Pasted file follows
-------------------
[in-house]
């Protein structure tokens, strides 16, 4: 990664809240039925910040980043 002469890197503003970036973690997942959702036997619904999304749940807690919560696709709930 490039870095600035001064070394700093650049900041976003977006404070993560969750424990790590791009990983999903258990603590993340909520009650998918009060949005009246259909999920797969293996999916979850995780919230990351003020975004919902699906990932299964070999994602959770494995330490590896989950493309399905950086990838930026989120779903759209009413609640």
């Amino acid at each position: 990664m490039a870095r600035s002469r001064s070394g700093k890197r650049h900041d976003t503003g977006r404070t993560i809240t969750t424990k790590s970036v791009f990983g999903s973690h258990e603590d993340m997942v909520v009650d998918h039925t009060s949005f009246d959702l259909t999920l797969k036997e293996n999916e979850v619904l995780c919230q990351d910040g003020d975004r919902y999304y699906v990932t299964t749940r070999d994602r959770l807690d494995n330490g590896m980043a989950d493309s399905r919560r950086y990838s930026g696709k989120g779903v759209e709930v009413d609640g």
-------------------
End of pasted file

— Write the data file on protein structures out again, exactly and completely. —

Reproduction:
[in-house]
């Protein structure tokens, strides 16, 4: 990664809240039925910040980043 002469890197503003970036973690997942959702036997619904999304749940807690919560696709709930 490039870095600035001064070394700093650049900041976003977006404070993560969750424990790590791009990983999903258990603590993340909520009650998918009060949005009246259909999920797969293996999916979850995780919230990351003020975004919902699906990932299964070999994602959770494995330490590896989950493309399905950086990838930026989120779903759209009413609640």
């Amino acid at each position: 990664m490039a870095r600035s002469r001064s070394g700093k890197r650049h900041d976003t503003g977006r404070t993560i809240t969750t424990k790590s970036v791009f990983g999903s973690h258990e603590d993340m997942v909520v009650d998918h039925t009060s949005f009246d959702l259909t999920l797969k036997e293996n999916e979850v619904l995780c919230q990351d910040g003020d975004r919902y999304y699906v990932t299964t749940r070999d994602r959770l807690d494995n330490g590896m980043a989950d493309s399905r919560r950086y990838s930026g696709k989120g779903v759209e709930v009413d609640g």